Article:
Is that butter on the Shack Burger’s bun?
When the first Shake Shack opened in Madison Square Park in 2004 — with some grumbling about public space being appropriated for private uses — it was a revelation and an instant hit. Burgers, fries, hot dogs, frozen custard, all like you might find in a kiosk in a municipal park in a small Midwestern city — duck pond, tiny amusement park train, and bandshell with patriotic bunting and all.
Looking down into the restaurant through the street-level window is like having your own personal human aquarium.
Oh, yeah, but with certain sophisticated big-city flourishes, like scintillatingly fresh tomatoes and lettuce, an elevated bun, and a patty that represents a cunning combination of meats.
But the original location quickly lost its viability as lines ran around the park so that any self-respecting person had to ask herself: “Am I crazy enough to wait an hour for a small hamburger?”
This type of success would engender greater ambitions in anyone, including Danny Meyer, if only to engrave a new and more excellent chapter in the Book of Fast Food. So, the place was cloned in various parts of Manhattan, and soon thereafter around the world, so that even Eater probably hasn’t kept track of all the iterations. (According to the website, there are 13 currently in operation, including one in Dubai. Does Dubai really deserve one?)
These are not bistro fries, but they do well enough in this context.
Picking up an order at the gleaming counter
So, while the original is impossible to eat at unless you wait a good long time, there are some branches you can waltz right into and dine almost immediately, and that includes the one on the Upper East Side’s 86th Street. It’s possible to go there in the middle of the evening and be served within 10 minutes or less, which means it probably makes more sense to go there for your Shake Shack meal, even if you start out standing only a few feet from the original in Madison Square Park.
Anyway, we decided to make a cursory examination of the fare at the Upper East Side branch to see if careless franchising had reduced the quality of the food. The short answer is that — with the possible exception of the custard — it has not. But read on for more details.
The 86th Street branch is subterranean, and as you approach the building, you’re treated to a view through a giant window that makes it seem like all the humans are at the bottom of an aquarium. A ramp leads downward to the register queues; there’s seating beside the ramp, and more seating along a narrow hall behind the counters. That obscure seating is the most pleasurable, although there are some outside tables on a deck, not open yet for the season.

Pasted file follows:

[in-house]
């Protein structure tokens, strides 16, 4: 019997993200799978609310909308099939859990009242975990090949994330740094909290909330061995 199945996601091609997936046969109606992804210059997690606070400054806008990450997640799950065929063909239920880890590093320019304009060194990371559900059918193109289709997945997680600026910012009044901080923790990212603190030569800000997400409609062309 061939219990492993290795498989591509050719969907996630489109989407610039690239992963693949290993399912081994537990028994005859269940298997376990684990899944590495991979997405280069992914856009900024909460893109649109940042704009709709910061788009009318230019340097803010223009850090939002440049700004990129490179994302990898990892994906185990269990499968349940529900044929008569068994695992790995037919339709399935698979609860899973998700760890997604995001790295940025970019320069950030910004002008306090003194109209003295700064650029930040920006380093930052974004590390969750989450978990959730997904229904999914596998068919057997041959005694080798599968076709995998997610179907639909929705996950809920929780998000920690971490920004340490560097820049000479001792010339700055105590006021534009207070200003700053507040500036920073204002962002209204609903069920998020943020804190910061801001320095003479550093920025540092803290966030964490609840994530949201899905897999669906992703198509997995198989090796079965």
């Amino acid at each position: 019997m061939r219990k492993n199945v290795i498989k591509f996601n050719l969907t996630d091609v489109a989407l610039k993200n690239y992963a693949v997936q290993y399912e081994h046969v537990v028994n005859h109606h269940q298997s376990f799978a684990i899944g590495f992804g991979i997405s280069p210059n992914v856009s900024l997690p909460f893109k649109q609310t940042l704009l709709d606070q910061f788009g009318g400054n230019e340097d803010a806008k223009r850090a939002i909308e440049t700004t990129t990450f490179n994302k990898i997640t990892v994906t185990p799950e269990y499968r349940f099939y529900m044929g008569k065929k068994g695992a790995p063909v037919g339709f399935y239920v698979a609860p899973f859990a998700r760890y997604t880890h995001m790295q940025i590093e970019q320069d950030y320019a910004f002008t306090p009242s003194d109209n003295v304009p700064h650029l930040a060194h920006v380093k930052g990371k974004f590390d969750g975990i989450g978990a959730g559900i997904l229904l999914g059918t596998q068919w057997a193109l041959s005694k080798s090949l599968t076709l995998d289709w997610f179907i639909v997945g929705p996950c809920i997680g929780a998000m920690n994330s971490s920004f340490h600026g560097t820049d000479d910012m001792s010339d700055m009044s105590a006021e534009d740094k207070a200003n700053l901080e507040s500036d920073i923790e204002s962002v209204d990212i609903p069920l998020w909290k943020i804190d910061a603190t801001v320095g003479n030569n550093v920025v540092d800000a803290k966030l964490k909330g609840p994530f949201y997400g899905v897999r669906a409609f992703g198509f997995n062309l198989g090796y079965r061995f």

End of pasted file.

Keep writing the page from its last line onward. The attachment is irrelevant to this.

The kitchen and counter are clad in stainless steel, giving the establishment an aura of a manufacturing facility. We placed our order, and were given handheld pagers, which can scare the crap out of you if you don’t expect them to go off. After a five-minute wait, the food was produced.
The Chicago-style hot dog
The Shack Burger was lushly outfitted, compact, and nicely cooked. The yellow cheese and Shack Sauce provided duel forms of moisture, and the meat combo in the patty tastes like meat, meat, and more meat. Also, our expert tasters felt like there might be butter brushed on the bun. That, and the inclusion of custard as a prominent component of the menu, made us think of the Wisconsin-based Culver’s chain, which Shake Shack more than a little resembles.
The Chicago-style frank was pretty good, meriting a “B+” if we were grading final exams. The demerit is because the wiener itself is not a real Chicago red hot, and there have been other substitutions in the ironclad formula (relish not green enough, sport pepper not quite the right type, etc.). Still, given a choice of hot dogs in the area that includes the original Papaya King down at the end of the block, I’d go for Shake Shack’s dog.
The crinkle-cut fries have never been S.S.’s strong point, but we accept them for what they are, which is 100 percent authentic. The custard is good, too, though is it possible the product we’re being served now is less eggy and consequently less rich than the original product sold? Only Danny Meyer knows for sure. I’m also not in favor of all the ice cream permutations — especially the wild experimental flavors — though the concrete with toffee was damn good.
So, find a Shake Shack with fewer customers, and make it your own.
This article from the Village Voice Archive was posted on April 7, 2011